Infograffiti: What Online Gambling can Do to Solve US Debt Woes

Betting on America?

by , Jul 8, 2012 | 12:34 am

Everyone loves a good infographic even if its hardly been fact-checked … and this one (with lots of pretty colors) from the presumably good folks at Casino.org (via Fox Business) breaks down some numbers that say to lawmakers, hey, if your state isn’t looking to online gambling to alleviate debt troubles, then why not? (Don’t you care about the kids and school?)

Gambling and the USA National Debt
© 2012 Casino.org

Seriously, forget freedom and internet standards, from a purely conservative perspective on fiscal responsibility, if your state isn’t doing what is necessary to set up proper online gambling, then they really should be making efforts to specifically prohibit online gaming of any specific sorts — lest they leak away moral high ground and/or fund the theoretical terrorists accidentally the next time a student at BYU wants to play Zynga slots or the ad-free version of Words with Friends.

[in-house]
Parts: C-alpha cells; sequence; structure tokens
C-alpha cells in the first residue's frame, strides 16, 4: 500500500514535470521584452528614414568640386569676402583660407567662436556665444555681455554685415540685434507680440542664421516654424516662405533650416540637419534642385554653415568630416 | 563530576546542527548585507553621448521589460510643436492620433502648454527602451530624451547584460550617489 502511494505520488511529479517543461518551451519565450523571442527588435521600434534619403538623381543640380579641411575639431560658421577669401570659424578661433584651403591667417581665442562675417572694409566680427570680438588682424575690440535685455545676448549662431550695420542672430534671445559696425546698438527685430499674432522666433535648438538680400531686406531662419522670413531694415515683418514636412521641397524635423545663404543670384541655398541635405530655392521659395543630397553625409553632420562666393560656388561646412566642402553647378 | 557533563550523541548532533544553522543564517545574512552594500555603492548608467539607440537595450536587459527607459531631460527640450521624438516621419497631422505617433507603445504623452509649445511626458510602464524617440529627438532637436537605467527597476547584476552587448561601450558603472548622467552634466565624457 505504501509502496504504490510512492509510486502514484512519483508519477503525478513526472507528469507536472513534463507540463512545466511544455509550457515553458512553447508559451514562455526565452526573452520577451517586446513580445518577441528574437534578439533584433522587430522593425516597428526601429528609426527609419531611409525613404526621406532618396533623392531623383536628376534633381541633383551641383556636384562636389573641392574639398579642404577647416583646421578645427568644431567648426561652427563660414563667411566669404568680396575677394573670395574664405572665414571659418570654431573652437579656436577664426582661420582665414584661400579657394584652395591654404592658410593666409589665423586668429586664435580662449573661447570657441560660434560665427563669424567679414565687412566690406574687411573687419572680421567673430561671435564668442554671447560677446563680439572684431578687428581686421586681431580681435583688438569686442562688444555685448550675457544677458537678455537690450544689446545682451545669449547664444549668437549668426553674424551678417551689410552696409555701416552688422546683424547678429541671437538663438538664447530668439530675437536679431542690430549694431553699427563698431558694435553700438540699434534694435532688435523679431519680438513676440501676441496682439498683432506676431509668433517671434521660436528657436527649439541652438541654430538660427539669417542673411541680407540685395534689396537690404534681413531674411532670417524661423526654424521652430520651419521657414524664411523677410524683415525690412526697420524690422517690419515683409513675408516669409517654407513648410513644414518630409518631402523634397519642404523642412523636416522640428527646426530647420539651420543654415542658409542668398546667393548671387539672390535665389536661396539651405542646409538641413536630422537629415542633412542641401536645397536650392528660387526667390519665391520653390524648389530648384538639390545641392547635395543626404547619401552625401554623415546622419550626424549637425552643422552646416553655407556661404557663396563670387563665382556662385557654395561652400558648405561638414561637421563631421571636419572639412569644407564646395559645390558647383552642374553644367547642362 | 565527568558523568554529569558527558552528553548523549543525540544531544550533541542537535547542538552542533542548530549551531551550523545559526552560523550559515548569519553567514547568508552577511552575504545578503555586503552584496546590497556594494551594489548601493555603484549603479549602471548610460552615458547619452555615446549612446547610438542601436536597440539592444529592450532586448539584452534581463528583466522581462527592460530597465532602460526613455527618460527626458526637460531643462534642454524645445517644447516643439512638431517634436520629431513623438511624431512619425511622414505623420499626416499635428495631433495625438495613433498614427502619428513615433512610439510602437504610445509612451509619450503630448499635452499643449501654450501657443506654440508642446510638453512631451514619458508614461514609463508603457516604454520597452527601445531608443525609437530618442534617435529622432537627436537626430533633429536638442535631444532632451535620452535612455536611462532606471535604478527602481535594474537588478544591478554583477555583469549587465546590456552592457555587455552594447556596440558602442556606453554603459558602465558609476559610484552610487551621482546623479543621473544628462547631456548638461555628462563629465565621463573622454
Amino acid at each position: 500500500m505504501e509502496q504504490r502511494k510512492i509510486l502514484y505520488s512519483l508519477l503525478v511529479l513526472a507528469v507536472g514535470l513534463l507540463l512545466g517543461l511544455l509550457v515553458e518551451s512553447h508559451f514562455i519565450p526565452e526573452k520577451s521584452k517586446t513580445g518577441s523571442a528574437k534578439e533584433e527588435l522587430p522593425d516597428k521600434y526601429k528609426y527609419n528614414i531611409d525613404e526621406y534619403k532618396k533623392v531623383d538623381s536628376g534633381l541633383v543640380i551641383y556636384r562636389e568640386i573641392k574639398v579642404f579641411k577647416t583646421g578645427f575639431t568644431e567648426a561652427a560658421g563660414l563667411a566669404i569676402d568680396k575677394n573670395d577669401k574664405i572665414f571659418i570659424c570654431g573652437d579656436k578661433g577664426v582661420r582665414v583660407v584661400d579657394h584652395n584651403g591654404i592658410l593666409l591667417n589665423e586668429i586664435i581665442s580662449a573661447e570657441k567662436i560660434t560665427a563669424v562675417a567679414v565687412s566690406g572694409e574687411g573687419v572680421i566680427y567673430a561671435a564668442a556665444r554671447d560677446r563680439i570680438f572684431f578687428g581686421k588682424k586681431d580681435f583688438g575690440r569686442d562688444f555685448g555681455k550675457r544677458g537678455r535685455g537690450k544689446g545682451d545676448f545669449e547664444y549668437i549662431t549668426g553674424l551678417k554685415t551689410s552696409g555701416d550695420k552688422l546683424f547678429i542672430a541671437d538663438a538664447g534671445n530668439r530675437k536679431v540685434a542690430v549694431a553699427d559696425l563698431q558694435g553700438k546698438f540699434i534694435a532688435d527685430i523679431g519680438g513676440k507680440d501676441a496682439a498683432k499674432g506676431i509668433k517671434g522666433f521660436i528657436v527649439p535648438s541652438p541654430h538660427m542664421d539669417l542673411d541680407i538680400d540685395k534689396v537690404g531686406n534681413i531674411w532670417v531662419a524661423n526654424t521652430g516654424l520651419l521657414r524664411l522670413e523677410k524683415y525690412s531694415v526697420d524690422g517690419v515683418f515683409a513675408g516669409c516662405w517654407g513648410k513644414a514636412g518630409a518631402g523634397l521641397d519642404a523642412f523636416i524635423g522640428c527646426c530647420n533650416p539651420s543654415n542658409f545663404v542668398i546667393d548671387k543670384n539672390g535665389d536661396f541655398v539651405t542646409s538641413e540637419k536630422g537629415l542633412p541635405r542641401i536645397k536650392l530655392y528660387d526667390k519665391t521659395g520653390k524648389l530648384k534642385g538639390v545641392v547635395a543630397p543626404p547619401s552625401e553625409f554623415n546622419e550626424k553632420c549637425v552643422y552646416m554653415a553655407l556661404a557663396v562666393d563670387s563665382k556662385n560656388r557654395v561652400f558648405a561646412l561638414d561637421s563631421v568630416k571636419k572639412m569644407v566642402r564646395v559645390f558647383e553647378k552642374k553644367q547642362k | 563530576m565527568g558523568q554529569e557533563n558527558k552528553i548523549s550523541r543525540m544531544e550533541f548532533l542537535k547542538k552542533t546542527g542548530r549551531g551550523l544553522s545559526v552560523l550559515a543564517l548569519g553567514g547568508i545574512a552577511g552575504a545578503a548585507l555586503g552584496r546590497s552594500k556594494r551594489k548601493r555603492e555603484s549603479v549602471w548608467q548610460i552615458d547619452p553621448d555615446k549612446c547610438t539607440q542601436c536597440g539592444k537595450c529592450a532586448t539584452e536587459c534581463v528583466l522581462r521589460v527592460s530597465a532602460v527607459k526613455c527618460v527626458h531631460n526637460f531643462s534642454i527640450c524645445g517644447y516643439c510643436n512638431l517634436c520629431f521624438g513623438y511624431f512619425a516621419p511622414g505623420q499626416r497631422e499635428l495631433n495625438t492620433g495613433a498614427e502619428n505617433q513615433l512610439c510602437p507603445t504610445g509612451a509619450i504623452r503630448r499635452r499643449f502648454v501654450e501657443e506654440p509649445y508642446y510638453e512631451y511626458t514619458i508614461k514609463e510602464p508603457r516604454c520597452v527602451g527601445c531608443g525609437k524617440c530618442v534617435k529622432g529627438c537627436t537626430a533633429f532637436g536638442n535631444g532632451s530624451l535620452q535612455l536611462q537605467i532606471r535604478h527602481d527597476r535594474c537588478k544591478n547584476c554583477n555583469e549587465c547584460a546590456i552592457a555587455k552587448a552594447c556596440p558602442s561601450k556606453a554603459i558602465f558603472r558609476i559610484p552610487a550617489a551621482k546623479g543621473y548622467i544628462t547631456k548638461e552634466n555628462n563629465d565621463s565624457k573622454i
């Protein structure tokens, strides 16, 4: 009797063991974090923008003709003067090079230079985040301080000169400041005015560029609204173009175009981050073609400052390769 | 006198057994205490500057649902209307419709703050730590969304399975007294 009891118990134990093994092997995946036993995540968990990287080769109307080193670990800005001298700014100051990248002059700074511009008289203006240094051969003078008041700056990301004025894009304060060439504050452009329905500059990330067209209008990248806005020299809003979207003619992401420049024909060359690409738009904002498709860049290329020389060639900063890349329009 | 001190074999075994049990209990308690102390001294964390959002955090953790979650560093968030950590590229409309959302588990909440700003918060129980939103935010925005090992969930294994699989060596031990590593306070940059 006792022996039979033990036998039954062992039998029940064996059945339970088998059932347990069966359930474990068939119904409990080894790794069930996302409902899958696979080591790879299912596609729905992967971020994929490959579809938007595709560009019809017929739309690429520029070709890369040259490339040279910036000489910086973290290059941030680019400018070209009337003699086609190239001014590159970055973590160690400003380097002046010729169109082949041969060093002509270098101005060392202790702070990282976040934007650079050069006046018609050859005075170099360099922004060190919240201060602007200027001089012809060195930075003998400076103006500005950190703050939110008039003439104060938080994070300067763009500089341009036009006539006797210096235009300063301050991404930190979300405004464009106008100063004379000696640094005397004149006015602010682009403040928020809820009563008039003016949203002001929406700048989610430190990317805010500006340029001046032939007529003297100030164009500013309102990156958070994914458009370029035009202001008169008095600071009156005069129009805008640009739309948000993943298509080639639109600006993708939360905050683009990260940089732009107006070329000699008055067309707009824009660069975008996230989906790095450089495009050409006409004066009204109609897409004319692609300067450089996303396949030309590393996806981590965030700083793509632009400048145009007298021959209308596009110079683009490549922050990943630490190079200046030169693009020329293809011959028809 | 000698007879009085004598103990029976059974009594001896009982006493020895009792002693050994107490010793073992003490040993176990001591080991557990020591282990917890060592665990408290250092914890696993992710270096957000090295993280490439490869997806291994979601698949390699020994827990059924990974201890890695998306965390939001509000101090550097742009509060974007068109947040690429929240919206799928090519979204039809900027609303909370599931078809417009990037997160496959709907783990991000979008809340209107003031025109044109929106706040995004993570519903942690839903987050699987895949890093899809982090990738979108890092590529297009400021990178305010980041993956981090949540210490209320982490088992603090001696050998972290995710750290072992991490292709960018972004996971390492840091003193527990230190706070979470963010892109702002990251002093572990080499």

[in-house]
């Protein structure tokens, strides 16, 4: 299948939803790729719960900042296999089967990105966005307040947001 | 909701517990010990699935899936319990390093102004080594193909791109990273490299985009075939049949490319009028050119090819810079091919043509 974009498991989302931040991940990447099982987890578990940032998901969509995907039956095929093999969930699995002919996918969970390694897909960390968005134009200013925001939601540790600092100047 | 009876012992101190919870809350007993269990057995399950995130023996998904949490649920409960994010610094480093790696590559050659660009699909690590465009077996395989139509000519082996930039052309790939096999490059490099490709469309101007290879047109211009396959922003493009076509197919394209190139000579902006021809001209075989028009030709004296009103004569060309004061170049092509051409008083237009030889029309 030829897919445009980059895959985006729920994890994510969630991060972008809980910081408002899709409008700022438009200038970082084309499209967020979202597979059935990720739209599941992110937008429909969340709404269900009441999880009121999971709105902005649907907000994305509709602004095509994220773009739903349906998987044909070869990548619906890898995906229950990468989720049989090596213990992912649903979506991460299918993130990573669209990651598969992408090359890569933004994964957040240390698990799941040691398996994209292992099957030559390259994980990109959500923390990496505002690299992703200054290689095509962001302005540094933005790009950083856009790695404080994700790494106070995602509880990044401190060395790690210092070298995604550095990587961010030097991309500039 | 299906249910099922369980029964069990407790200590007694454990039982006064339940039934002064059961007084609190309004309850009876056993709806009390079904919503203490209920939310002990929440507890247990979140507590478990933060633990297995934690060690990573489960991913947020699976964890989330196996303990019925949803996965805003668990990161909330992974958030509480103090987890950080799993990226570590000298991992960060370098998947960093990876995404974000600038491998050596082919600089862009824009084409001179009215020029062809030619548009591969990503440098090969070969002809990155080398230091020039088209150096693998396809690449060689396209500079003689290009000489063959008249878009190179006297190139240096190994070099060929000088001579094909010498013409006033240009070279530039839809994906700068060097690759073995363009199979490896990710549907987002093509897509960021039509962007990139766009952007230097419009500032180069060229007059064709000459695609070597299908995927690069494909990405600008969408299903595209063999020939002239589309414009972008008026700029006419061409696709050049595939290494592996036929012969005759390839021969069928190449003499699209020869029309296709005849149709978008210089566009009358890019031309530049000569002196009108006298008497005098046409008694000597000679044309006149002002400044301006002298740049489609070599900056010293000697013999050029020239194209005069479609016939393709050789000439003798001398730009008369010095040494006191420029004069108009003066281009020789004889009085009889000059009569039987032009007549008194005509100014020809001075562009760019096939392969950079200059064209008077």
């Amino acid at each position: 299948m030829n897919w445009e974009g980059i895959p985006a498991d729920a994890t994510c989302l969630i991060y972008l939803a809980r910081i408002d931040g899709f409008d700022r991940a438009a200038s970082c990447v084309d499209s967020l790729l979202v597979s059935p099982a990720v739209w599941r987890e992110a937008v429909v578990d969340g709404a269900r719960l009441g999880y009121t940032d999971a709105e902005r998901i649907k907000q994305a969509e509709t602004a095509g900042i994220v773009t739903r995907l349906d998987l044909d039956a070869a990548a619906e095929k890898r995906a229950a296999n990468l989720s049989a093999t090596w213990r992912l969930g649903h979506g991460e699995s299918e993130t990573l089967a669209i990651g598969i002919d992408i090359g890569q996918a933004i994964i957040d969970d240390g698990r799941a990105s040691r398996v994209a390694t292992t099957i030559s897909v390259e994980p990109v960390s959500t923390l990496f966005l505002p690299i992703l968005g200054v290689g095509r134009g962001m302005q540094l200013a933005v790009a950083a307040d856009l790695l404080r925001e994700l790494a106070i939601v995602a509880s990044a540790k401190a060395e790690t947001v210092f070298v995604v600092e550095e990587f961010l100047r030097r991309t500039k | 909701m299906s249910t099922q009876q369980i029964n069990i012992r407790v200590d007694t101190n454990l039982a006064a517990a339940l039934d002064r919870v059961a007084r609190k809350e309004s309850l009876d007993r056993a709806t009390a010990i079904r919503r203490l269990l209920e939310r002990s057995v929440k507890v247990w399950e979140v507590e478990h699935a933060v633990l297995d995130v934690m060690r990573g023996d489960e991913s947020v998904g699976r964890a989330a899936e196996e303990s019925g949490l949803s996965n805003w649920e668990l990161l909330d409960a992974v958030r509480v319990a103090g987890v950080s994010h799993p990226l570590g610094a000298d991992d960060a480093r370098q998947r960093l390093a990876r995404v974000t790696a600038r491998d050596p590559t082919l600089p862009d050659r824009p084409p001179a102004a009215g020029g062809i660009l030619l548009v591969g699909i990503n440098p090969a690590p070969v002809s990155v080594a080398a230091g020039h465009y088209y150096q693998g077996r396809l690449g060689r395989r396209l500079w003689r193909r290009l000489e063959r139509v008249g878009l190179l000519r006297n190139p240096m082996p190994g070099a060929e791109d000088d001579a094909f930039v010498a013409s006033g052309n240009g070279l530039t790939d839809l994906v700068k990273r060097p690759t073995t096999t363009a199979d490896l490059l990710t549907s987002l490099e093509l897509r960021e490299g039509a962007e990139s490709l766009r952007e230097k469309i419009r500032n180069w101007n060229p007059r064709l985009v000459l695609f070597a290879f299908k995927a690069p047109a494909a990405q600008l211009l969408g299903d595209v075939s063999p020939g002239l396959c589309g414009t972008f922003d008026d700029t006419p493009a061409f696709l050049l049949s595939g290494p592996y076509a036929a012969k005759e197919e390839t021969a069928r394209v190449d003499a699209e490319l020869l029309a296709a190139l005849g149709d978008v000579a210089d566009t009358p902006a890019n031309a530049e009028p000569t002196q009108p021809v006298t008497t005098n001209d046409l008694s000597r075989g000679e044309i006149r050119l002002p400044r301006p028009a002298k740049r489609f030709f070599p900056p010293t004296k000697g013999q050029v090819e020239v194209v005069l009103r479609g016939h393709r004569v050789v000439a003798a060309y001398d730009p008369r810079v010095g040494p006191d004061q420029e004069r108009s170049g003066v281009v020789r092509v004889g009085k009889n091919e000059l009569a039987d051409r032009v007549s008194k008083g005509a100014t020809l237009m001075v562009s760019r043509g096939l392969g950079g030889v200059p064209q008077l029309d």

• TailoredReaction

    Not trying to be smug here at all, but in Canada, with a dollar that is relatively on par with the US dollar, a highschool teacher’s average salary is about $75,000 a year. A police officer averages over $80,000 a year. This is possible because our per capita spending on our military is around one third that of the US. A lot of our spending is temporary as our NATO/UN obligation in Afghanistan is set to wind down. I seriously doubt increasing gambling revenue is a viable approach to tackling that $15.7 trillion national debt. When the next leading military spender, China, is spending $143 billion a year, you’ve got to find a way to cut your own $711 billion on military spending, to somewhere around one third or a quarter. The US does a great job around the world, but NATO and the UN need to be picking up more of that tab.